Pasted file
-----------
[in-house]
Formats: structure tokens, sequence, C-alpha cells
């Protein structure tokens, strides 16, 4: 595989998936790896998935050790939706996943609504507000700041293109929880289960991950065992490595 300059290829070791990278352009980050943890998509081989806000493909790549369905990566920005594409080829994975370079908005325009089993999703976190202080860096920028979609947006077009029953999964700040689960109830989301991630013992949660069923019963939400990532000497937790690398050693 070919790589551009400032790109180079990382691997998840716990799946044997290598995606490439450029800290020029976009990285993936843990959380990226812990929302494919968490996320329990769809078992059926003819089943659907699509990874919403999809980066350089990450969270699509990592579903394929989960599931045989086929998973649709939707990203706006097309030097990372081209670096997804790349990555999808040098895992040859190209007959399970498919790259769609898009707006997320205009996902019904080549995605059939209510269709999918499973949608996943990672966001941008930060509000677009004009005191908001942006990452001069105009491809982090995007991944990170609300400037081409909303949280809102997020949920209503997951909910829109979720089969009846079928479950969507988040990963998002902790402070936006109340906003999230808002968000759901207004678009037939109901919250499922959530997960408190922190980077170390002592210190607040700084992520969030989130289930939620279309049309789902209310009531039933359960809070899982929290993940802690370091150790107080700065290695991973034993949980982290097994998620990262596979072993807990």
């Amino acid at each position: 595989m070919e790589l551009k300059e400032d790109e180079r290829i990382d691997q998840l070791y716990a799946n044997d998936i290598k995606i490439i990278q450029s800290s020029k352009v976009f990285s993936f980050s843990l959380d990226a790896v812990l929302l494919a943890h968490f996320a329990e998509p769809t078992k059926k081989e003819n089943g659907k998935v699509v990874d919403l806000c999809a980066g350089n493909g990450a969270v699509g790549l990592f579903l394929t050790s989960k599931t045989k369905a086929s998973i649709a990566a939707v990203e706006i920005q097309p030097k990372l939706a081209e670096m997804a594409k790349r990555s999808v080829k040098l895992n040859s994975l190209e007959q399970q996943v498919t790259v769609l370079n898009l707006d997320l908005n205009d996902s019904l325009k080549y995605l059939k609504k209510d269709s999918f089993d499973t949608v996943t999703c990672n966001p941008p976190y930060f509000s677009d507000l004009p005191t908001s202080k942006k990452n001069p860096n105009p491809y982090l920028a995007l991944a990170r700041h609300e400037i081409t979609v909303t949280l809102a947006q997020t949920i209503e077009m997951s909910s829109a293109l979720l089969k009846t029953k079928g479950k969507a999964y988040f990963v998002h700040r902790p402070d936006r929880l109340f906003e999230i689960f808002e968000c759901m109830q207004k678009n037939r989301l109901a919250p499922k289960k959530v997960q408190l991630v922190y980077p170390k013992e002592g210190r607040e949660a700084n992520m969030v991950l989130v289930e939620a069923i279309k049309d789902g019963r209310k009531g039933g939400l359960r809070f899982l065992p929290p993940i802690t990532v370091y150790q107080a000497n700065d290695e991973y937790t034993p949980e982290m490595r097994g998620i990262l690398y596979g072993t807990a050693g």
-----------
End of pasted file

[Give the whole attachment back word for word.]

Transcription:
[in-house]
Formats: structure tokens, sequence, C-alpha cells
């Protein structure tokens, strides 16, 4: 595989998936790896998935050790939706996943609504507000700041293109929880289960991950065992490595 300059290829070791990278352009980050943890998509081989806000493909790549369905990566920005594409080829994975370079908005325009089993999703976190202080860096920028979609947006077009029953999964700040689960109830989301991630013992949660069923019963939400990532000497937790690398050693 070919790589551009400032790109180079990382691997998840716990799946044997290598995606490439450029800290020029976009990285993936843990959380990226812990929302494919968490996320329990769809078992059926003819089943659907699509990874919403999809980066350089990450969270699509990592579903394929989960599931045989086929998973649709939707990203706006097309030097990372081209670096997804790349990555999808040098895992040859190209007959399970498919790259769609898009707006997320205009996902019904080549995605059939209510269709999918499973949608996943990672966001941008930060509000677009004009005191908001942006990452001069105009491809982090995007991944990170609300400037081409909303949280809102997020949920209503997951909910829109979720089969009846079928479950969507988040990963998002902790402070936006109340906003999230808002968000759901207004678009037939109901919250499922959530997960408190922190980077170390002592210190607040700084992520969030989130289930939620279309049309789902209310009531039933359960809070899982929290993940802690370091150790107080700065290695991973034993949980982290097994998620990262596979072993807990």
């Amino acid at each position: 595989m070919e790589l551009k300059e400032d790109e180079r290829i990382d691997q998840l070791y716990a799946n044997d998936i290598k995606i490439i990278q450029s800290s020029k352009v976009f990285s993936f980050s843990l959380d990226a790896v812990l929302l494919a943890h968490f996320a329990e998509p769809t078992k059926k081989e003819n089943g659907k998935v699509v990874d919403l806000c999809a980066g350089n493909g990450a969270v699509g790549l990592f579903l394929t050790s989960k599931t045989k369905a086929s998973i649709a990566a939707v990203e706006i920005q097309p030097k990372l939706a081209e670096m997804a594409k790349r990555s999808v080829k040098l895992n040859s994975l190209e007959q399970q996943v498919t790259v769609l370079n898009l707006d997320l908005n205009d996902s019904l325009k080549y995605l059939k609504k209510d269709s999918f089993d499973t949608v996943t999703c990672n966001p941008p976190y930060f509000s677009d507000l004009p005191t908001s202080k942006k990452n001069p860096n105009p491809y982090l920028a995007l991944a990170r700041h609300e400037i081409t979609v909303t949280l809102a947006q997020t949920i209503e077009m997951s909910s829109a293109l979720l089969k009846t029953k079928g479950k969507a999964y988040f990963v998002h700040r902790p402070d936006r929880l109340f906003e999230i689960f808002e968000c759901m109830q207004k678009n037939r989301l109901a919250p499922k289960k959530v997960q408190l991630v922190y980077p170390k013992e002592g210190r607040e949660a700084n992520m969030v991950l989130v289930e939620a069923i279309k049309d789902g019963r209310k009531g039933g939400l359960r809070f899982l065992p929290p993940i802690t990532v370091y150790q107080a000497n700065d290695e991973y937790t034993p949980e982290m490595r097994g998620i990262l690398y596979g072993t807990a050693g």